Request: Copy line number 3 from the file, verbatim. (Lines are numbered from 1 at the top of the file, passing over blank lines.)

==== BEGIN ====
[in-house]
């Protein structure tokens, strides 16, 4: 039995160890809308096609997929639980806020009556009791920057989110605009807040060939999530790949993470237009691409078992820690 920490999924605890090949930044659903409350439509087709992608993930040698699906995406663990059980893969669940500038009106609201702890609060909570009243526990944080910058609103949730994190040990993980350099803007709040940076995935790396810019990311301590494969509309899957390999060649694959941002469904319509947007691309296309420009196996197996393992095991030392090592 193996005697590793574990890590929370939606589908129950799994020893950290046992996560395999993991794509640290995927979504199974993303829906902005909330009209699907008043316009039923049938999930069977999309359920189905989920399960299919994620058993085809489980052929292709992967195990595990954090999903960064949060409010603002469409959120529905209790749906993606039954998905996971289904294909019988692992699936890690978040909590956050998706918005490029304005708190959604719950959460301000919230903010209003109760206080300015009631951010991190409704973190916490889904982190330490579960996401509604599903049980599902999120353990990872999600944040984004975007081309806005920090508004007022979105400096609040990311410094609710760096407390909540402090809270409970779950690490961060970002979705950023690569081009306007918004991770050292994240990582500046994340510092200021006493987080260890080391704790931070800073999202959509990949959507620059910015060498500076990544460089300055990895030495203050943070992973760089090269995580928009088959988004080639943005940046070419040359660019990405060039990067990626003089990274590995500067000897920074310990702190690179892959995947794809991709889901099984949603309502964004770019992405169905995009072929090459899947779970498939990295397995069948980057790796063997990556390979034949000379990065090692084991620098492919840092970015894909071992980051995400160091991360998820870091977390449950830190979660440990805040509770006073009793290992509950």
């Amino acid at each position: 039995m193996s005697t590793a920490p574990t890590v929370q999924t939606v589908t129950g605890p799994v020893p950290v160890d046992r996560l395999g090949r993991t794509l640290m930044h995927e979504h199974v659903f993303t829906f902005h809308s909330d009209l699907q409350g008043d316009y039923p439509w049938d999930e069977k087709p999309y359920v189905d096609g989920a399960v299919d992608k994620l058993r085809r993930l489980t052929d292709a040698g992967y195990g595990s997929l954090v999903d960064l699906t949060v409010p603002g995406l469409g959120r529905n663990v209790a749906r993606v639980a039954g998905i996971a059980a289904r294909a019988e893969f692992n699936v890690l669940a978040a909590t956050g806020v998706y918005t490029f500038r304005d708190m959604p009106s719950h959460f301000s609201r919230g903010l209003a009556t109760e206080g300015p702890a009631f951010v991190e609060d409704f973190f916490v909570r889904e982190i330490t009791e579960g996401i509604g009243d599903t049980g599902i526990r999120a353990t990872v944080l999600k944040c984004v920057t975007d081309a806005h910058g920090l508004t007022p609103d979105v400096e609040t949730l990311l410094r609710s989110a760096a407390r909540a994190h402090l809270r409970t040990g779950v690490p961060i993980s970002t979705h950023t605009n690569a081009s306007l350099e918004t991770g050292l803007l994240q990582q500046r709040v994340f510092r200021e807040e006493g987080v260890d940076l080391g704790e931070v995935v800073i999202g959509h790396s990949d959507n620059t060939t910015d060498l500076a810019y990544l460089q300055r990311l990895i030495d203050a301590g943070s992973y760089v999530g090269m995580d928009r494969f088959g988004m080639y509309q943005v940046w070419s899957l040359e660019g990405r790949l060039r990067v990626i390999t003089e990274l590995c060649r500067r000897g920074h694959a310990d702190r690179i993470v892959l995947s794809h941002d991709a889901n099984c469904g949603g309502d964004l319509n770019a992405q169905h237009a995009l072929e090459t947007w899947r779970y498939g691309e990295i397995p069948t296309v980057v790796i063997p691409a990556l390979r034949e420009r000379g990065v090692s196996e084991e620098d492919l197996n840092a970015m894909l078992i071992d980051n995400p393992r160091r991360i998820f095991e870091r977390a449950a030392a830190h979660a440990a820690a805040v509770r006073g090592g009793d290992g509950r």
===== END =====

């Amino acid at each position: 039995m193996s005697t590793a920490p574990t890590v929370q999924t939606v589908t129950g605890p799994v020893p950290v160890d046992r996560l395999g090949r993991t794509l640290m930044h995927e979504h199974v659903f993303t829906f902005h809308s909330d009209l699907q409350g008043d316009y039923p439509w049938d999930e069977k087709p999309y359920v189905d096609g989920a399960v299919d992608k994620l058993r085809r993930l489980t052929d292709a040698g992967y195990g595990s997929l954090v999903d960064l699906t949060v409010p603002g995406l469409g959120r529905n663990v209790a749906r993606v639980a039954g998905i996971a059980a289904r294909a019988e893969f692992n699936v890690l669940a978040a909590t956050g806020v998706y918005t490029f500038r304005d708190m959604p009106s719950h959460f301000s609201r919230g903010l209003a009556t109760e206080g300015p702890a009631f951010v991190e609060d409704f973190f916490v909570r889904e982190i330490t009791e579960g996401i509604g009243d599903t049980g599902i526990r999120a353990t990872v944080l999600k944040c984004v920057t975007d081309a806005h910058g920090l508004t007022p609103d979105v400096e609040t949730l990311l410094r609710s989110a760096a407390r909540a994190h402090l809270r409970t040990g779950v690490p961060i993980s970002t979705h950023t605009n690569a081009s306007l350099e918004t991770g050292l803007l994240q990582q500046r709040v994340f510092r200021e807040e006493g987080v260890d940076l080391g704790e931070v995935v800073i999202g959509h790396s990949d959507n620059t060939t910015d060498l500076a810019y990544l460089q300055r990311l990895i030495d203050a301590g943070s992973y760089v999530g090269m995580d928009r494969f088959g988004m080639y509309q943005v940046w070419s899957l040359e660019g990405r790949l060039r990067v990626i390999t003089e990274l590995c060649r500067r000897g920074h694959a310990d702190r690179i993470v892959l995947s794809h941002d991709a889901n099984c469904g949603g309502d964004l319509n770019a992405q169905h237009a995009l072929e090459t947007w899947r779970y498939g691309e990295i397995p069948t296309v980057v790796i063997p691409a990556l390979r034949e420009r000379g990065v090692s196996e084991e620098d492919l197996n840092a970015m894909l078992i071992d980051n995400p393992r160091r991360i998820f095991e870091r977390a449950a030392a830190h979660a440990a820690a805040v509770r006073g090592g009793d290992g509950r």